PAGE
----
Juniper Ecology and Management

1997 Juniper Symposium Proceedings


Parties Involved

Authors and Symposium Participants

  • Dr. Jim Ansley Assistant Professor, Texas A&M University Research and Extension Center, P.O. Box 1658, Vernon, TX 76384
  • Bill Armstrong Assistant Area Manager, Texas Parks and Wildlife Dept., Kerr Management Area, Rt. 1 Box 180, Hunt, TX 78024
  • Dale Brandenberger CEA for Kimble County, Texas Agricultural Extension Service, Box 427, Junction, TX 76849
  • Dr. Carlton Britton Professor, Texas Tech University, Dept. of Range, Wildlife and Fisheries, Box 42125, Lubbock, TX 79409-2125
  • Dr. Richard Connor Professor, Texas A&M University, Dept. of Agricultural Economics, College Station, TX 77843
  • Dr. William Dugas, Jr. Professor and Resident Director, Texas A&M University, Blackland Research Center, 808 East Blackland Road, Temple, TX 76502
  • Don Ethridge Professor, Texas Tech University, Dept. of Agricultural and Applied Economics, Box 42132, Lubbock, TX 79409-2132
  • Dr. Sam Fuhlendorf Post-doctoral Research Associate, Texas A&M University, Dept. of Rangeland Ecology and Management, College Station, TX 77843
  • Matthew Garriga Graduate Student, Texas A&M University, Dept. of Rangeland Ecology and Management, College Station, TX 77843
  • Alfonso Gerbolini Former Graduate Student, Dept. of Agricultural and Applied Economics, Texas Tech University. Current Address, General Borgono 546, Miraflora, Lima 18 Peru.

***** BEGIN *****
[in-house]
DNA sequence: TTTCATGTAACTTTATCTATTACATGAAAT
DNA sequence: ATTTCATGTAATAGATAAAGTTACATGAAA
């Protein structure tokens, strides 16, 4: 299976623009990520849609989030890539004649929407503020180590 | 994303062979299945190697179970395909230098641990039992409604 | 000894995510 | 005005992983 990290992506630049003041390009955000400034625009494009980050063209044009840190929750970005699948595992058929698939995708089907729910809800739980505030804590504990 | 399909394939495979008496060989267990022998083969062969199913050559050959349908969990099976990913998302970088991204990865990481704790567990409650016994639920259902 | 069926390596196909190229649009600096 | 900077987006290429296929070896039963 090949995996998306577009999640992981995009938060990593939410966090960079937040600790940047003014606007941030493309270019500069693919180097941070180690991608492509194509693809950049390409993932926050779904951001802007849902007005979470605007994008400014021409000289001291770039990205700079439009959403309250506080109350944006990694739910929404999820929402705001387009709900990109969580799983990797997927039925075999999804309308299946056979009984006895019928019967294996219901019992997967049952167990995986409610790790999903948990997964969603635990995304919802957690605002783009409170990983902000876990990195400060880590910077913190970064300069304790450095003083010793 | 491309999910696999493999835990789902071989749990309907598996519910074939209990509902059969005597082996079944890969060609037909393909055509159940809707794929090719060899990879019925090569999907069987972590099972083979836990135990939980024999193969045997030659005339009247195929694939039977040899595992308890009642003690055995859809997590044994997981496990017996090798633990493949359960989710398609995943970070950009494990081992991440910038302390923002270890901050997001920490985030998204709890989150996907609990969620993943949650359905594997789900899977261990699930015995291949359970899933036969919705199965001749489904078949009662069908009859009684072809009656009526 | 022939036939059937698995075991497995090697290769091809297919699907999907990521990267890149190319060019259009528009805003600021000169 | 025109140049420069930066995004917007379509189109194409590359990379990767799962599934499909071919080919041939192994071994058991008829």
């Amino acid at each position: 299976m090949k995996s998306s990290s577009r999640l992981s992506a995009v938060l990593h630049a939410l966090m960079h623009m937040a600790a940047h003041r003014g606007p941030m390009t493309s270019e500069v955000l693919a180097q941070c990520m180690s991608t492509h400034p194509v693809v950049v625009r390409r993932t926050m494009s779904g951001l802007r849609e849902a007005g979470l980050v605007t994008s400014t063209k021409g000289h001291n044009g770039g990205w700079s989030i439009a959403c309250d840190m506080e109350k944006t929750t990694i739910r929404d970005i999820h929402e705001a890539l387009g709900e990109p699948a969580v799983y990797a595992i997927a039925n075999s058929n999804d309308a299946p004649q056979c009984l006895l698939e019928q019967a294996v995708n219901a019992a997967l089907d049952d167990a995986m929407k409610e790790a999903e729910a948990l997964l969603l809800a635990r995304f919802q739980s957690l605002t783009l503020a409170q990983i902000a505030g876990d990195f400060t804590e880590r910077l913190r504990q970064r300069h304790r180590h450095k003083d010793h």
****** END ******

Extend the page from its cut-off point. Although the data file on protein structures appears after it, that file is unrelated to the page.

• Justin Hester Project Manager, Texas State Soil and Water Conservation Board, P.O.Box 658, Temple, TX 76503
  • Ray Hinnant Research Associate, Texas A&M University, Dept of Rangeland Ecology and Management, College Station, TX 77843
  • Dr. Ed Huston Professor and Acting Resident Director, Texas A&M University Research and Extension Center, 7887 N. Hwy 87, San Angelo, TX 76901 Phillip Johnson Assistant Professor, Texas Tech University, Dept. of Agricultural and Applied Economics, Box 42132, Lubbock, TX 79409-2132
  • Robert Langford Rancher, Star Rt. Box 74, Strawn, TX 76475
  • Dr. Karen Launchbaugh Assistant Professor, University of Idaho, Dept. of Range Resources, Moscow, Idaho 83844-1135
  • Dr. Allan McGinty Extension Range Specialist, Texas A&M University Research and Extension Center, 7887 N. Hwy 87, San Angelo, TX 76901-9714
  • Rob Mitchell Assistant Professor, Texas Tech University, Dept. of Range, Wildlife and Fisheries, Box 42125, Lubbock, TX 79409-2125
  • Susan Mullins Graduate Student, Texas Tech University, Dept. of Range, Wildlife and Fisheries, Box 42125, Lubbock, TX 79409-2125
  • Steve Nelle Wildlife Biologist, Natural Resources Conservation Service, 33 E. Twohig, Room 108, San Angelo, TX 76903
  • Dr. Keith Owens Associate Professor, Texas A&M University Research and Extension Center, 1619 Garner Field Road, Uvalde, TX 78801
  • Robert Pritz CEA for Wise County, Texas Agricultural Extension Service, 205 N. State, Suite 100, Decatur, Tx. 76234
  • Rudi Reinecke Graduate Student, Texas A&M University, Dept. of Rangeland Ecology and Management, College Station, TX 77843
  • Stan Reinke Range Management Specialist, Natural Resources Conservation Service, 33 E. Twohig, Room 108, San Angelo, TX 76903
  • Dr. Dale Rollins Extension Wildlife Specialist, Texas A&M University Research and Extension Center, 7887 N. Hwy 87, San Angelo, TX 76901
  • Dr. Fred Smeins Professor, Texas A&M University, Dept. of Rangeland Ecology and Management, College Station, TX 77843
  • Erika Straka Graduate Student, Texas A&M University, Dept. of Veterinary Physiology and Pharmacology, College Station, TX 77843
  • Dr. Charles Taylor Professor and Station Superintendant, Texas Agricultural Experiment Station, P.O.Box 918, Sonora, TX 76950
  • Dr. Amy Thurow Assistant Professor, Texas A&M University, Dept. of Agricultural Economics, College Station, TX 77843
  • Dr. Tom Thurow Associate Professor, Texas A&M University, Dept of Rangeland Ecology and Management, College Station, TX 77843